I thought our concert today was excellent and you are to be commended for a tremendous effort. Alabama's teachers were incredibly complimentary of you and it is significant that they rewarded you with a standing ovation. Unless I am mistaken, it was the "immediate" kind of standing ovation and not the kind where people half-heartedly stand to their feet because someone else did.

A few thoughts:

Alleluja: obviously, something happened at the end that noone expected. It's not happened before and we'll fix it before tomorrow!

Ave maris stella: beautiful and haunting. One teacher described it as "angelic" and I agreed.

Praise to the Lord: great. dynamics excellent. diction outstanding.

Nobody Knows: Megan Wicks (Vestavia HS) noted that you had emotion/soul on that one. I thought so too. Nearly everyone commented on Lindsey's beautiful voice. Remind me that we need to be softer on the end of her solo.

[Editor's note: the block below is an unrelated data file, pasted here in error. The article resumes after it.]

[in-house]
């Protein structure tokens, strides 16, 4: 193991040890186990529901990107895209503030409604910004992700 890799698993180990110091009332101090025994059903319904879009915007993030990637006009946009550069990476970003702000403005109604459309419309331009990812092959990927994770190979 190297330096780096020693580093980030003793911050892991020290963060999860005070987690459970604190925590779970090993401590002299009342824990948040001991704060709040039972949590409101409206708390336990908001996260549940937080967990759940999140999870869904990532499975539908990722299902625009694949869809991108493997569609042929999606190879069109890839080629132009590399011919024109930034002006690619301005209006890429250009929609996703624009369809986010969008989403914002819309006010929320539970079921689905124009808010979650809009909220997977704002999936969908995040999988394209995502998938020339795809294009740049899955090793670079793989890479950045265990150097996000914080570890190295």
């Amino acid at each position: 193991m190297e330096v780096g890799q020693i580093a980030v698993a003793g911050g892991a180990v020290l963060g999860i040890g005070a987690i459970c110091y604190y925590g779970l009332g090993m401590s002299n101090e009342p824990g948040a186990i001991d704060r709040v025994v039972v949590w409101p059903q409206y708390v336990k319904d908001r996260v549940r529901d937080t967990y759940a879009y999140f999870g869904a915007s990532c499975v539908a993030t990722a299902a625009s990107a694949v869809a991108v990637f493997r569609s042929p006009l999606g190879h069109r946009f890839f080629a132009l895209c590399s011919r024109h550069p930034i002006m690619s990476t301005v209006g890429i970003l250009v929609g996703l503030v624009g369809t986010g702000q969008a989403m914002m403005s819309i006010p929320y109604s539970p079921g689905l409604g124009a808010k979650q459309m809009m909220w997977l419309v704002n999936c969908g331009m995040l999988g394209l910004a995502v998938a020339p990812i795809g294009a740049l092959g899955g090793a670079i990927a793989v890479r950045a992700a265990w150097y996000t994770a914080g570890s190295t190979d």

See What the End is Going to Be: Everyone loved this one and most thought it was our strongest piece. I thought that we had great dynamics on this one and good diction.

THE GOOD NEWS: Everything gets better after the first concert.
THE BAD NEWS: There is no bad news. So, that's good news, right?

Two more dress pictures

Here are two more dress possibilities.

Possible Dress Picture #1 and Possible Dress Picture #2


Thursday, September 09, 2004

I meant what i said . .

We are much further along than we were at this time last year and we are well on course to accomplish great things. Congratulations on your work so far!